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Timur Olevsky

U.S.-funded media outlet ‘Current Time’ fires journalist for appearing on YouTube show to discuss conspiracy theory about Alexey Navalny’s father-in-law

Source: Meduza
Timur Olevsky
Timur Olevsky
Current Time / YouTube

On Thursday, reporters learned that the Russian-language television channel Current Time, created by Radio Free Europe/Radio Liberty and funded by the U.S. Congress, has fired journalist Timur Olevsky for an unauthorized appearance last month on columnist Oleg Kashin’s YouTube show. Sources told the websites Mediazona and MBK Media that Olevsky violated his work contract by joining Kashin’s broadcast without his editors’ permission. Meduza summarizes the scandal.

Firing Olevsky is a big deal in Russia’s small journalist community for at least two reasons: (1) he worked for a Washington-funded media outlet, and (2) his interactions with Oleg Kashin facilitated a conspiracy theory against opposition figure Alexey Navalny’s wife. In other words, Current Time dismissed Timur Olevsky after he criticized the Navalnys — a publicity nightmare for everyone except pro-Kremlin pundits like Russia Today editor-in-chief Margarita Simonyan, who immediately reported the story as evidence of American hypocrisy. 

The backstory

On October 5, 2020, superstar YouTuber Yury Dud published a more-than-two-hour interview with the Navalnys. An hour and 45 minutes into the video, Dud asks Navalnaya if her father ever worked for Russia’s military intelligence, as some online rumors allege. She denies the rumor, explains that her father died years ago, and blames celebrity Ksenia Sobchak for spreading the claim. A few days later, Oleg Kashin declared on his YouTube channel that Navalnaya lied about her father; Kashin claimed to have uncovered records indicating that he was a former KGB general who now lives in London.

On November 24, in a blog post on his website, Alexey Navalny addressed the allegations, denounced Kashin (not for the first time), and published documents that refuted Kashin’s claims. Later that day, Kashin offered an apology of sorts (he admitted to “shitting the bed,” but insisted that he was now caught between Kremlin propagandists and Navalny “cult members”), and revealed that he’d based his previous claims about Navalnaya’s father on private correspondence with Timur Olevsky, who joined his broadcast via telephone to admit his mistake. Olevsky also argued, however, that the Navalnys’ failure to be more forthcoming about their family biography and Alexey Navalny’s general hostility toward independent journalists fuel the conspiracy theories that Olevsky himself inadvertently circulated.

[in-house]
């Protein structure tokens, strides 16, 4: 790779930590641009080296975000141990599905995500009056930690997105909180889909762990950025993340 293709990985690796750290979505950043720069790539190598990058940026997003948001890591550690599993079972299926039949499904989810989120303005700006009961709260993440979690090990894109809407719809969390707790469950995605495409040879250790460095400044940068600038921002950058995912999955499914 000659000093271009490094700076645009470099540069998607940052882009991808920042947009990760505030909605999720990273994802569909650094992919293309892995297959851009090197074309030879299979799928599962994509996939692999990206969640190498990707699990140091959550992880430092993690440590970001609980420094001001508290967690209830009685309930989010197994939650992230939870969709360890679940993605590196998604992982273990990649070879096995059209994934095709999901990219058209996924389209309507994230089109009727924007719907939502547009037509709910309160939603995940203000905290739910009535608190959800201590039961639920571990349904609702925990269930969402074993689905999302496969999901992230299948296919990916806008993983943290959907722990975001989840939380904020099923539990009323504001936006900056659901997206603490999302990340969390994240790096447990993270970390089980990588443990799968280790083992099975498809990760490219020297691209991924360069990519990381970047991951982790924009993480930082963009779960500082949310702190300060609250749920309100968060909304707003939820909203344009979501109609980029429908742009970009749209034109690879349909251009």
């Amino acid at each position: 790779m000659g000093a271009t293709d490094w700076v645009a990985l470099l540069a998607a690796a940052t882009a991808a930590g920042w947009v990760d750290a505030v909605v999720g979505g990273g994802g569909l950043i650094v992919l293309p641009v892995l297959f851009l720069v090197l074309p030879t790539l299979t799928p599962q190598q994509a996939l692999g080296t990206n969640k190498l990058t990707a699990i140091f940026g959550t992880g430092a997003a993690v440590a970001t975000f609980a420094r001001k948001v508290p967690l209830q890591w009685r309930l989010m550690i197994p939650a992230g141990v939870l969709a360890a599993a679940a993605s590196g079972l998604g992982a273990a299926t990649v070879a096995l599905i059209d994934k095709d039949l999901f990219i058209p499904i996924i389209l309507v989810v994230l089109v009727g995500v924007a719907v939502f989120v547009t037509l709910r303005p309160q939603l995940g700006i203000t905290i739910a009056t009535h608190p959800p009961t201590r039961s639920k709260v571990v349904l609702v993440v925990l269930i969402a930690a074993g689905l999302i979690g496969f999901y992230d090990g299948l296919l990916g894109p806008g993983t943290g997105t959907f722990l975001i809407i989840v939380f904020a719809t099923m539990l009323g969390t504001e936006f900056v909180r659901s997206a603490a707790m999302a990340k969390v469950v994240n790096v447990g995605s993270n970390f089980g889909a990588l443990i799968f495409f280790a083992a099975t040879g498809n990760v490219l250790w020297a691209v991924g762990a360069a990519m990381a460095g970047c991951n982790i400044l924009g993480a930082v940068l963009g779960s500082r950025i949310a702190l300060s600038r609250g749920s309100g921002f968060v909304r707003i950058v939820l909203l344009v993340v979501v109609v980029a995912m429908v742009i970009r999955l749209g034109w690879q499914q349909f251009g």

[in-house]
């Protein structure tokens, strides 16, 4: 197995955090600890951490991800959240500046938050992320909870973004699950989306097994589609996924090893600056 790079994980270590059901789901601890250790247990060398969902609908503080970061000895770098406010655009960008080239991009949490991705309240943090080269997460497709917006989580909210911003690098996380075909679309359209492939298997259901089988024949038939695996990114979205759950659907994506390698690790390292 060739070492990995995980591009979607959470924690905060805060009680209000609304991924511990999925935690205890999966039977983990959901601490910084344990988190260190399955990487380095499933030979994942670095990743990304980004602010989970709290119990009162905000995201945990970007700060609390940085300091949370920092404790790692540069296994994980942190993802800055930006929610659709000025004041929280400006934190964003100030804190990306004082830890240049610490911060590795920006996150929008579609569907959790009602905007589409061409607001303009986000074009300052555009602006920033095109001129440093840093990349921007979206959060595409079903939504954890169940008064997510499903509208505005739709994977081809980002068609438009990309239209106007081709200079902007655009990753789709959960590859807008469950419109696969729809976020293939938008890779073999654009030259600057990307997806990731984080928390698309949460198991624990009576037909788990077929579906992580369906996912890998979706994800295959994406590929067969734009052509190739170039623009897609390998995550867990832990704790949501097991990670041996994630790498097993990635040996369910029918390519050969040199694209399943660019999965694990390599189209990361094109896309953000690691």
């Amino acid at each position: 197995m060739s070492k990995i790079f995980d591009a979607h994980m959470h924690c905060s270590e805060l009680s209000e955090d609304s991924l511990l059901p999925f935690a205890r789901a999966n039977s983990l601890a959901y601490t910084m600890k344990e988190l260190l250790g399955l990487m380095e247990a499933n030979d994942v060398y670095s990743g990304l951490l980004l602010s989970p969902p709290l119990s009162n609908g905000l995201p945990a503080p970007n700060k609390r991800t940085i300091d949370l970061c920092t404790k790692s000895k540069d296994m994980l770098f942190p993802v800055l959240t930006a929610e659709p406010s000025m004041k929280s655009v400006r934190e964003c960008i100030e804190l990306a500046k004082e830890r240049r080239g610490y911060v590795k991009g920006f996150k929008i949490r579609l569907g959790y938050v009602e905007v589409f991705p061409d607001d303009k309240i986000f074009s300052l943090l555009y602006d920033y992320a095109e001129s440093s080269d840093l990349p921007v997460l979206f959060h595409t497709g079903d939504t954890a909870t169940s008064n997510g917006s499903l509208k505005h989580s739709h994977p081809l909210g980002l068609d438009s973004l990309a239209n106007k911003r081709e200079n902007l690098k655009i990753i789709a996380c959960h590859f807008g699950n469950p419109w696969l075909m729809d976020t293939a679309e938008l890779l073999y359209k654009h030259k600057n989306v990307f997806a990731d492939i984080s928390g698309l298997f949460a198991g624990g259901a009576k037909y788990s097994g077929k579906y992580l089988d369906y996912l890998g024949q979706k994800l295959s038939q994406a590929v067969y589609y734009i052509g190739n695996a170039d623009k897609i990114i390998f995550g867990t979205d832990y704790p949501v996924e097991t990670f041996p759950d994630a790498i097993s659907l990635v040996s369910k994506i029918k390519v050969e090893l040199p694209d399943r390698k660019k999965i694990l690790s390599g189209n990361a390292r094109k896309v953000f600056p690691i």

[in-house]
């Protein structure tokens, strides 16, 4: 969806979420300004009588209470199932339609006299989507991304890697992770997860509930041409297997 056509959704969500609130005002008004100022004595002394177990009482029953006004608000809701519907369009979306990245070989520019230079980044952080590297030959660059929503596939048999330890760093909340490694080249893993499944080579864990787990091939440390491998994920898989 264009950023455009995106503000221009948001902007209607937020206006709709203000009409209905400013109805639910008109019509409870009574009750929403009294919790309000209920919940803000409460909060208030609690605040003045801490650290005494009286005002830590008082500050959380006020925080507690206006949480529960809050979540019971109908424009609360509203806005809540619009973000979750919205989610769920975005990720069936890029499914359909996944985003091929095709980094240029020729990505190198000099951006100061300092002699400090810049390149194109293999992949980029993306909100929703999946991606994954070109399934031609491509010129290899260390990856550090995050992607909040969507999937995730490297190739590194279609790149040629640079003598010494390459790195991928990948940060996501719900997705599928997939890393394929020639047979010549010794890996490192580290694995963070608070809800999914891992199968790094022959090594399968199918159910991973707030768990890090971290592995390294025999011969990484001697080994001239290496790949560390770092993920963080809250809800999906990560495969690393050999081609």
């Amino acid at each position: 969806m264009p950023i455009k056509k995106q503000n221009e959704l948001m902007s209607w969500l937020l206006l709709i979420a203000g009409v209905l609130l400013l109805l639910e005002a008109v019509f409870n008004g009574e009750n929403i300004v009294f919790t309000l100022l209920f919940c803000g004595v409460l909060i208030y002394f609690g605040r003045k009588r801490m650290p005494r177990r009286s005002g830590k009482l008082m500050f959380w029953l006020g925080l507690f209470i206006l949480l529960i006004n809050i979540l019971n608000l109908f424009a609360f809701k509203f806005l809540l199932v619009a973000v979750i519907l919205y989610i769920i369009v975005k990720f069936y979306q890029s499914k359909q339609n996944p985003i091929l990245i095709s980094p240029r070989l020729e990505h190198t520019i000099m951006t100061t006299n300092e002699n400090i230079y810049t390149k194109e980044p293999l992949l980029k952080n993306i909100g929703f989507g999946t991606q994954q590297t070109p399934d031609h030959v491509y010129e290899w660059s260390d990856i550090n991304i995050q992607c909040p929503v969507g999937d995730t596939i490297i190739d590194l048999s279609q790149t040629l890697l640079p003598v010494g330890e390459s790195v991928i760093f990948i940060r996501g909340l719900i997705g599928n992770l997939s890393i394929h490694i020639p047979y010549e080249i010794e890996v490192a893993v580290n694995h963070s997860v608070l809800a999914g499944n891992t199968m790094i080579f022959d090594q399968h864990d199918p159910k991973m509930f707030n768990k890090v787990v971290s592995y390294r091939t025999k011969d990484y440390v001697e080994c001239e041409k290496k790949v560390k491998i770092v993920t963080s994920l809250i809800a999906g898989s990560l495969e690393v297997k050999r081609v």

The tusovka and Russian cancel culture

After Olevsky’s appearance on Kashin’s show, many in Moscow’s notorious media tusovka (clique) chastised him for slinging mud at the Navalnys and for interacting at all with Kashin. Even Elizaveta Nesterova, Olevsky’s close colleague at Current Time, savaged him on Twitter, saying that his perpetuation of lies and discrediting behavior would make it harder for her to request interviews, working alongside him. 

The response to Olevsky losing his job, however, has been different. A few media personas like Yevgenia Albats have said they would also have fired Olevsky (though Albats later claimed that she would merely have suspended him for a few months), and Navalny’s own team has mostly kept quiet about the story, but Olevsky has received support from many prominent voices in Moscow, including Mediazona’s David Frenkel, Echo Moskvy’s Alexey Venediktov, Tatiana Felgengauer, and Alexander Plushev, “Justice Initiative” spokesperson Ksenia Babich, Novaya Gazeta’s Ilya Azar, and others. Even Elizaveta Nesterova has announced her resignation from Current Time in protest.

Though Olevsky is reportedly under a nondisclosure agreement that prevents him from discussing his termination in any detail, he wrote on Telegram on December 3 that he doesn’t want his story being used against Alexey Navalny, whom he says he respects.

Story by Kevin Rothrock

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